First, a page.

A wide variety of activities aimed to stimulate both body and mind are offered at a "hidden gem" in Oakdale.
Family budgets might still be tight, but summer fun abounds at the Oakdale Discovery Center, where several educational and aerobic activities for all ages are offered at no cost.
The center's 220 acres of prairies and trees provide the backdrop for guests to go on bike rides, hunt for treasures and play a round of chess, checkers or tic-tac-toe, using life-size pieces. All equipment is provided. Patrons, who don't have to be Oakdale residents, can check it out by presenting a photo ID.
"We want families to get out and enjoy the park," said recreation supervisor Julie Williams. "This is the hidden gem of the city and people didn't know we provided that."
Oakdale used a $4,000 Statewide Health Improvement Program grant from Washington County to buy two tandem bicycles last year, and they've been getting lots of use. "We had people here in March, even with ice on the sidewalks," Williams said.
Another popular item has been Nordic walking poles. The poles, which look like ski poles, allow walkers to get cardio exercise while building strength in upper torso muscles. Nordic walking can produce up to a 46 percent increase in energy consumption compared to walking without poles, according to the Cooper Institute, a nonprofit research and education organization that studies the role of exercise in preserving health.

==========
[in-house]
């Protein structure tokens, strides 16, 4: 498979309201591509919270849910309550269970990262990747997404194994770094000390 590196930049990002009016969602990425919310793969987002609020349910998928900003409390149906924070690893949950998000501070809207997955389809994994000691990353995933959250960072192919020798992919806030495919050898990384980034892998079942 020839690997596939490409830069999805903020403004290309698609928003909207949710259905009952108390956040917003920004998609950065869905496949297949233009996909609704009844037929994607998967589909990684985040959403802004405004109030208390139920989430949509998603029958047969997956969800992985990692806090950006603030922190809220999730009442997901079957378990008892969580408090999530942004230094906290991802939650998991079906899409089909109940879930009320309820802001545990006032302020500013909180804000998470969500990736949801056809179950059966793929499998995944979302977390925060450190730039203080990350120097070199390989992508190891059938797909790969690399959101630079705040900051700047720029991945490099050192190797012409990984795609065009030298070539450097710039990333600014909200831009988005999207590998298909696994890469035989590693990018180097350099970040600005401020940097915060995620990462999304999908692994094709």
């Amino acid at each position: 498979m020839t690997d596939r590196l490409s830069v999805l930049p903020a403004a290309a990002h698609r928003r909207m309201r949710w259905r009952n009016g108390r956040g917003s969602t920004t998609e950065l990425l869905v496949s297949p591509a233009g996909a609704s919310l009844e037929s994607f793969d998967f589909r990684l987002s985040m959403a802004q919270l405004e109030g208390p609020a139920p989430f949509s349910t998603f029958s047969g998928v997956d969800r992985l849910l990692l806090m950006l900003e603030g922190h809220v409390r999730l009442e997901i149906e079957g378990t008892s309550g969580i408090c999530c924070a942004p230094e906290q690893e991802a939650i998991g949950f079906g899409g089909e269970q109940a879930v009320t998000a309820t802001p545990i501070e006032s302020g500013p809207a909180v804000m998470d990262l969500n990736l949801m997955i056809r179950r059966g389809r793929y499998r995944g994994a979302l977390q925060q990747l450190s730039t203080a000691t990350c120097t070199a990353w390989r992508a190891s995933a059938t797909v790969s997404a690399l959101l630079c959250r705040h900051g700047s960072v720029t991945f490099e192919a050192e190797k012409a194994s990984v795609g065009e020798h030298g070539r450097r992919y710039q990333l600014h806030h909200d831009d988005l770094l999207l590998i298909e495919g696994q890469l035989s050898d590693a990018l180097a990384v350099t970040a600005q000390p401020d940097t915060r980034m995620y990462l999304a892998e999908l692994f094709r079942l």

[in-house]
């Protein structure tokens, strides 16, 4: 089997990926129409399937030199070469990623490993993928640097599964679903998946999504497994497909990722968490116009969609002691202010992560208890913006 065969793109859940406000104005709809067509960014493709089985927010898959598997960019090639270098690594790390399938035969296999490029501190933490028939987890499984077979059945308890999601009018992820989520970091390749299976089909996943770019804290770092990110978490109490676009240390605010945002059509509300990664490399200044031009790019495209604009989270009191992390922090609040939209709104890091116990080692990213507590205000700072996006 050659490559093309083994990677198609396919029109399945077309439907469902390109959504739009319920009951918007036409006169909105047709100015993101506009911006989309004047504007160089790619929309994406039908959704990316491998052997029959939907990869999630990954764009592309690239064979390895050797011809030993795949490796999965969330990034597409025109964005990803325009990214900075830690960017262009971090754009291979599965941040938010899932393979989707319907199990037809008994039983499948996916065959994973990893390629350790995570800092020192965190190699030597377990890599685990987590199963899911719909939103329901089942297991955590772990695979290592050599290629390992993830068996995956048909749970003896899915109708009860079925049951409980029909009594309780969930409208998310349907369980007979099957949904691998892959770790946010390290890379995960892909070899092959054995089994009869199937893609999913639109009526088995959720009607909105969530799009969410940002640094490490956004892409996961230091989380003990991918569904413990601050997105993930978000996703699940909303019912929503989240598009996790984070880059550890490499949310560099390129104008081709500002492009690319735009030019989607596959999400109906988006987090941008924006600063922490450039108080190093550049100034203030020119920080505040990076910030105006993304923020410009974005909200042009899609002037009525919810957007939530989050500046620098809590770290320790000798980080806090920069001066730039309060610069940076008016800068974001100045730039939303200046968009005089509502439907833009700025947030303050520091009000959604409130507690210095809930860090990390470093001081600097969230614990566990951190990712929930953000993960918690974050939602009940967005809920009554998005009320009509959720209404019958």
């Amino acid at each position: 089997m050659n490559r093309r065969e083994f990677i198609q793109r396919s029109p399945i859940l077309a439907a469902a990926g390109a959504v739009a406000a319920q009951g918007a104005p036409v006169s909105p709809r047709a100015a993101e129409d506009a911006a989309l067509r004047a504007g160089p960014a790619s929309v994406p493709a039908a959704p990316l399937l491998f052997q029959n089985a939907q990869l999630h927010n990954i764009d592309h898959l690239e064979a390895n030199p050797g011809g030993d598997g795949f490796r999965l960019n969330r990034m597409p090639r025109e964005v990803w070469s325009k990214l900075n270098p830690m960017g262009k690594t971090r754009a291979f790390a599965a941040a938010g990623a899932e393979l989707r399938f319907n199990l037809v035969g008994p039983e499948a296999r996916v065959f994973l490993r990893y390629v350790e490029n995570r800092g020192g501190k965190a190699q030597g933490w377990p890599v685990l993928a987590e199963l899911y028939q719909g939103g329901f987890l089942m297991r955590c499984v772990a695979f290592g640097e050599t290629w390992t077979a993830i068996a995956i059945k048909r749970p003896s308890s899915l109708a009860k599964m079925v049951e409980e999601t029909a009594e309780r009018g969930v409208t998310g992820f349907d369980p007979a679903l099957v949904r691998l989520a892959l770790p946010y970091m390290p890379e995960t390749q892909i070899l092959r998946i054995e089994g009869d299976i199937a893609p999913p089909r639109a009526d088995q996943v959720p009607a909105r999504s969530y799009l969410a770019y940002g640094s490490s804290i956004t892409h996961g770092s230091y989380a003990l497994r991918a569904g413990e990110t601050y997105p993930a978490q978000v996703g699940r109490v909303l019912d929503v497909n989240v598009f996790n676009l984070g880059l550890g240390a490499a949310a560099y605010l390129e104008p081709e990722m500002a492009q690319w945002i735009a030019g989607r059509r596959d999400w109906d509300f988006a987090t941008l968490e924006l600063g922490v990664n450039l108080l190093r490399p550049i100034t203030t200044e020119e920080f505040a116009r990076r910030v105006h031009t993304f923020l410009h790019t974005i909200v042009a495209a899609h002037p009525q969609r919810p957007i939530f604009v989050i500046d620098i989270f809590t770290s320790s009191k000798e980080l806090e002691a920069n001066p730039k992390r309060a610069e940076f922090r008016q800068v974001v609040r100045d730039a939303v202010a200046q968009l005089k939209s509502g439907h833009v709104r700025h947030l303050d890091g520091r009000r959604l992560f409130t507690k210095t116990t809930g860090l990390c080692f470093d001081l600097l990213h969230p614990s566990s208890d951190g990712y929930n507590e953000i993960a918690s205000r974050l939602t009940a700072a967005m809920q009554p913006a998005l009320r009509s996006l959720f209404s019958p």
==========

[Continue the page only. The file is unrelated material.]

A keen sense of direction with the help of a GPS unit will be needed to find 15 caches in the Discovery Center or other Oakdale city parks. The center has two units for high-tech treasure hunting.
For a more traditional experience, try the "Nature Hunts." The scavenger hunt asks guests to find things such as feathers, cattails and unusual shaped leaves. The exercise also guides participants to search for -- but not touch -- bird nests, caterpillar, worms, spiders and webs.
Naturalists or those at heart can check out a Discovery Backpack and go bird watching or look for deer, fox and raccoons that roam the preserve. The packs come with binoculars, field guides, nets and other equipment allowing guests to get close to nature.
This summer, the Discovery Center will offer free seminars as part of its Amphitheater Speaker Series. Those begin on June 16 with a presentation by the University of Minnesota Raptor Center. Others include sessions on health myths on June 28, weight loss on July 26, beekeeping and honey extraction on Aug. 21, and stress management on Aug. 23.
Or just go for a walk. The preserve has paved and grass trails with varying degrees of difficulty.
Tim Harlow 651-925-5039, Twitter: @timstrib